Romney Launches Yet Another Attack on Perry’s Social Security Comments
September 8, 2011 - 9:09 am
Team Romney launched four off-site attacks on Rick Perry during last night’s presidential debate. Today they’re out with another one. The latest attack accuses Perry of being “reckless” and “wrong on Social Security.” Sporting the same “career politician” graphic that first appeared during the Reagan Library debate, the Romney press release takes hammer and tong to Perry’s positions on Social Security. Text:
RICK PERRY: RECKLESS, WRONG ON SOCIAL SECURITY
“Our nominee has to be someone who isn’t committed to abolishing Social Security, but who is committed to saving Social Security.” – Mitt Romney
Governor Perry Believes Social Security Should Not Exist:
Perry Does Not Believe Social Security Should Exist, Asking: “Why Is The Federal Government Even In The Pension Program…?” PERRY: “When you look at Social Security, it’s broke. … Get it back to the states. Why is the federal government even in the pension program or the health care delivery program? Let the states do it. … That, I will suggest to you, is one of the ways this federal government can get out of our business, save a lot of money and get back to that Constitutional way of doing business in those enumerated powers that they’re supposed to have.” (MSNBC’s “Morning Joe,” 11/5/10)
“[A Perry Spokesman] Refused To Explicitly Deny That Perry Wants To ‘End’ The Program, Despite Repeated Attempts … To Clarify Perry’s Stance.” (Huffington Post, 9/8/11)
In Fed Up!, Perry Says Social Security Is In Place “At The Expense Of Respect For The Constitution.” “Social Security is something that we’ve been forced to accept for more than 70 years now. … at the expense of respect for the Constitution and limited government.” (Rick Perry, Fed Up!, 2010, p. 50)
Perry: “Let The States [Decide] How To Run The Pensions.” PERRY: “There’s a number of things in that book that will strike Americans as horrifying. And we must, as a people, get put back in the box. Get this government back to the limited form that our founding fathers sought. Let the states, whether it is how to run Medicaid, how to run the pensions.” (FOX’s “On The Record With Greta Van Susteren,” 11/8/10)
Perry: “By Any Measure, Social Security Is A Failure.” (Rick Perry, Fed Up!, 2010, p. 62)
Governor Romney Believes Social Security Should Be Fixed For Current And Future Retirees:
Mitt Romney Believes In Entitlement Reform That Preserves Benefits For Current And Future Retirees While Ensuring Long-Term Solvency. “Any serious attempt to rein in spending will have to include entitlement reform. This issue is among the most complex facing policymakers, but some basic principles guide Mitt Romney’s position. First, we must keep the promises made to our current retirees: their Social Security and Medicare benefits should not be affected. But second, we should ensure that the promises that we make to younger generations are promises we can keep. With respect to Social Security, there are a number of options that can be pursued to keep the system solvent – from raising the eligibility age to changing the way benefits are indexed to inflation for high-income retirees.” (Romney for President, “Believe In America: Mitt Romney’s Plan For Jobs And Economic Growth,” 2011, p. 142)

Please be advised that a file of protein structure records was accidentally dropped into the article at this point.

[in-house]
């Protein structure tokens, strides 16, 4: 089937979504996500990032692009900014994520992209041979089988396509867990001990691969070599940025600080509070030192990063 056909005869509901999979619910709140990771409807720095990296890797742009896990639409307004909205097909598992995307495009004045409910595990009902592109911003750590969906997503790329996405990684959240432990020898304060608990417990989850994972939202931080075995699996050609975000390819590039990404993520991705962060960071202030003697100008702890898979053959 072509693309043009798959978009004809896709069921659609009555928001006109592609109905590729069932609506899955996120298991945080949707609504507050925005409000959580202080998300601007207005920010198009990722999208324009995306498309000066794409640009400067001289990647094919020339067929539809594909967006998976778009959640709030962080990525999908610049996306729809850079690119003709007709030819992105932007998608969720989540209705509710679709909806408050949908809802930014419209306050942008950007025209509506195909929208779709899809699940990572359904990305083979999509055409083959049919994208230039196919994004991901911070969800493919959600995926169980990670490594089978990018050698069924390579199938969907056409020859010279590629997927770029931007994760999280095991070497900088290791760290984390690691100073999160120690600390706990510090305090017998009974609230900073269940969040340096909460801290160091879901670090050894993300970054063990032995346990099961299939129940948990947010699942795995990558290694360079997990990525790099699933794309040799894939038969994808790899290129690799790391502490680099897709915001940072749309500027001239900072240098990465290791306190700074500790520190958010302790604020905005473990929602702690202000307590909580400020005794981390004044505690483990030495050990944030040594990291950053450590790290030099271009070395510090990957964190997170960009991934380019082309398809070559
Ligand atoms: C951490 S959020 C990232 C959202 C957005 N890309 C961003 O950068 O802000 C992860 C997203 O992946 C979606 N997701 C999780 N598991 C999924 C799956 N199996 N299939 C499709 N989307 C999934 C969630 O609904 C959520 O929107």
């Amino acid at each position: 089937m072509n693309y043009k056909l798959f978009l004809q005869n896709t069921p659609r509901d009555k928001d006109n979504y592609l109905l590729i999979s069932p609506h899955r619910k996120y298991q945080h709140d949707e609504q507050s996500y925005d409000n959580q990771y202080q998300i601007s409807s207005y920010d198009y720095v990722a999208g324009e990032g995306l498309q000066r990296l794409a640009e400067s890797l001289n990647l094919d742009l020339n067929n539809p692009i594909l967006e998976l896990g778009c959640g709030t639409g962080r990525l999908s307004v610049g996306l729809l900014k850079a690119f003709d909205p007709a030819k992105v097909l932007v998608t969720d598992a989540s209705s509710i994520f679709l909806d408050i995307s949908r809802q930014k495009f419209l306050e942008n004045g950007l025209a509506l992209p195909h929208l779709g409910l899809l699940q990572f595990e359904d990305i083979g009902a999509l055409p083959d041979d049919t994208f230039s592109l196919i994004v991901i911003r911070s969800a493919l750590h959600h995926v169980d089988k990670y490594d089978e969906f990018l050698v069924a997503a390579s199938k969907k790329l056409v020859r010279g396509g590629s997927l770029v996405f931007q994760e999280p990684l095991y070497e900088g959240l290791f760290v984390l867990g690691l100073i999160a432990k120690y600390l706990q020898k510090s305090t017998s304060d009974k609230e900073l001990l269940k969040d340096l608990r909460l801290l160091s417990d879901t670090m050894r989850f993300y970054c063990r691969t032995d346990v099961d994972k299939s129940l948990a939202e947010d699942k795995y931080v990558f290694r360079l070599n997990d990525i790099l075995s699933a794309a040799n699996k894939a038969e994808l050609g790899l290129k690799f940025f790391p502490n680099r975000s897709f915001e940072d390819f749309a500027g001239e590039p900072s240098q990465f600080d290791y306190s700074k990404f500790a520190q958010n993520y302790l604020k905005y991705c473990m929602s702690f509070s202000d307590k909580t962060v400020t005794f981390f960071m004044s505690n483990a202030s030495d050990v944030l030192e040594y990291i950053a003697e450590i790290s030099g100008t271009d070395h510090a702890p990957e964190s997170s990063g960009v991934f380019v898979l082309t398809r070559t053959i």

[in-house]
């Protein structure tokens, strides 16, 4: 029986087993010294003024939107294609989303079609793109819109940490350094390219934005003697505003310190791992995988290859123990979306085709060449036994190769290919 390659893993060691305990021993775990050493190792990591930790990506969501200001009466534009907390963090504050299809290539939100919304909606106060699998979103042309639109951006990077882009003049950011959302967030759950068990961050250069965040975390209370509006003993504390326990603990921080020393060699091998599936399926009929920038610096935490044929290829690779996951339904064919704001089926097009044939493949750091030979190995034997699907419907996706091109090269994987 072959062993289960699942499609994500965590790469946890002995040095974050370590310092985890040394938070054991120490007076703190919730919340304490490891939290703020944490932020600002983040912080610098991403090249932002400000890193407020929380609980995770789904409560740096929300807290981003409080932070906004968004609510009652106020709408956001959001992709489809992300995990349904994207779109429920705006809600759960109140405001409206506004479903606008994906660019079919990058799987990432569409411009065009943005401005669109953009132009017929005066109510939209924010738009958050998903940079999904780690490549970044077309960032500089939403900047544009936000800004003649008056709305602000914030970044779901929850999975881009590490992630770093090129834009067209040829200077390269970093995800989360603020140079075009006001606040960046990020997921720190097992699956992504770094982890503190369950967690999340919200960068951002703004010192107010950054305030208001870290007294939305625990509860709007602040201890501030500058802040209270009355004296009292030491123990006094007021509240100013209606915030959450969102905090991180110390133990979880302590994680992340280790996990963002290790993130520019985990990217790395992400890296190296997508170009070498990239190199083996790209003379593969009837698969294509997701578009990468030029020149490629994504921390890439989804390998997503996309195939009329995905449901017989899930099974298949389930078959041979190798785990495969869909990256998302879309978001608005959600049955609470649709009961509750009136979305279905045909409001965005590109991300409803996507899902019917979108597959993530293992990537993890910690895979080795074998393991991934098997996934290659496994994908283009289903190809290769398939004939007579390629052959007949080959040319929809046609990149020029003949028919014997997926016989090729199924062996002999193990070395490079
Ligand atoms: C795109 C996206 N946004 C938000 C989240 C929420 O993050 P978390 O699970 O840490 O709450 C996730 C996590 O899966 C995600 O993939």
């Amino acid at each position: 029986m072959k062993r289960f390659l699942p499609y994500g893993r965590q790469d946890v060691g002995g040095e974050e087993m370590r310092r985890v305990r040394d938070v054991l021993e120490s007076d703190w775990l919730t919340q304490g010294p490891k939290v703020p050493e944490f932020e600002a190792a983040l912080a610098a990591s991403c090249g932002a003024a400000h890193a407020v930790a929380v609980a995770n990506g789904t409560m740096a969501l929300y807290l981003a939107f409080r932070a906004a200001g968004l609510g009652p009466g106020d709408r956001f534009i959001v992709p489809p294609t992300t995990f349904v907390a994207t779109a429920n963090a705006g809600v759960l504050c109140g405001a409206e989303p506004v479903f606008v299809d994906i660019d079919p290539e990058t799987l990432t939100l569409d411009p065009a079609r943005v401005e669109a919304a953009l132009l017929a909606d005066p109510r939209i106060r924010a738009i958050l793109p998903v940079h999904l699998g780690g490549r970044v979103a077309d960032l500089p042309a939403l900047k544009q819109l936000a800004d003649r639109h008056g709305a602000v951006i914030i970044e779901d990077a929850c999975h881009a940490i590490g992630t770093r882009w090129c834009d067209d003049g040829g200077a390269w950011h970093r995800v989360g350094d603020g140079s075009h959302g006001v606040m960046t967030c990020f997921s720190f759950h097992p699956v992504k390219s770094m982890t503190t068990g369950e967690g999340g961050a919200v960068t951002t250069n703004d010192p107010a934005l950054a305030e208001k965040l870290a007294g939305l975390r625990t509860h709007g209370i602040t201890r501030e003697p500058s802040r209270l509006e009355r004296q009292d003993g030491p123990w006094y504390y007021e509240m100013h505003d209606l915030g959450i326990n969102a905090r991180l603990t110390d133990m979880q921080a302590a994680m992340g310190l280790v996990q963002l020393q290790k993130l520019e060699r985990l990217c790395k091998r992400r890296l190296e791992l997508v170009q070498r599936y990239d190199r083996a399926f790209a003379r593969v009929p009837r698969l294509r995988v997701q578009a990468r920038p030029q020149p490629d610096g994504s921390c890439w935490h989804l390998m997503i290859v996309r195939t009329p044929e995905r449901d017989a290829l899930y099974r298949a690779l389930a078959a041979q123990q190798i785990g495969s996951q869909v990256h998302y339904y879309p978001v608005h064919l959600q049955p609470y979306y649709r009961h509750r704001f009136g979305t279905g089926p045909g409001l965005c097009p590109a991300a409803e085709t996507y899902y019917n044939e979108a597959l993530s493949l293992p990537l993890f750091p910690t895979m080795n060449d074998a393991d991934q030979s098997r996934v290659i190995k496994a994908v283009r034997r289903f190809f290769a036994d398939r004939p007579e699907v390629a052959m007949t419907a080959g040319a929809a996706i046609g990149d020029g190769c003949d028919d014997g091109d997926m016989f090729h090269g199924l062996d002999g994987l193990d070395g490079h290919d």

Romney: “Our Nominee Has To Be Someone Who Isn’t Committed To Abolishing Social Security, But Who Is Committed To Saving Social Security.” (Mitt Romney, Remarks At GOP Presidential Debate, 9/7/11)
As in the previous Romney hits, this press release mostly quotes critics from the GOP’s left to attack Perry, who is running to Romney’s right in the primary.
Romney’s repeated press hits also miss two very important facts. One, Social Security does actually fit the definition of a Ponzi scheme (but being compulsory, is actually worse than a private sector Ponzi scheme), and two, at least one successful GOP presidential contender of the past ran on a platform that included criticizing Social Security, and won. His name was Ronald Reagan.
In September 1980, the DNC circulated old newspaper clippings quoting Reagan as saying that the program should be voluntary. During his debate with Reagan, President Carter zeroed in on the issue, saying that such approaches “are very dangerous to the security, the well being and the peace of mind of the retired people of this country and those approaching retirement age.” And Democrats thought that one of the Gipper’s debate comments provided them with even more material: “The Social Security system was based on a false premise, with regard to how fast the number of workers would increase and how fast the number of retirees would increase.” Reagan, of course, won big. And he carried the over-60 vote by a 13-point margin.
This doesn’t mean Perry will win because he is saying the same thing, more or less, that Reagan said. But Perry and the rest of the GOP field are running against Jimmy Carter 2.0 in Barack Obama. And Mitt Romney is painting himself into a corner from which he as president would have no mandate to touch entitlement reform, and entitlement reform is the greatest structural fiscal problem that the nation faces. Romney’s attacks on Perry for saying something that most Americans have heard before and probably agree with strikes me as a fairly significant strategic error.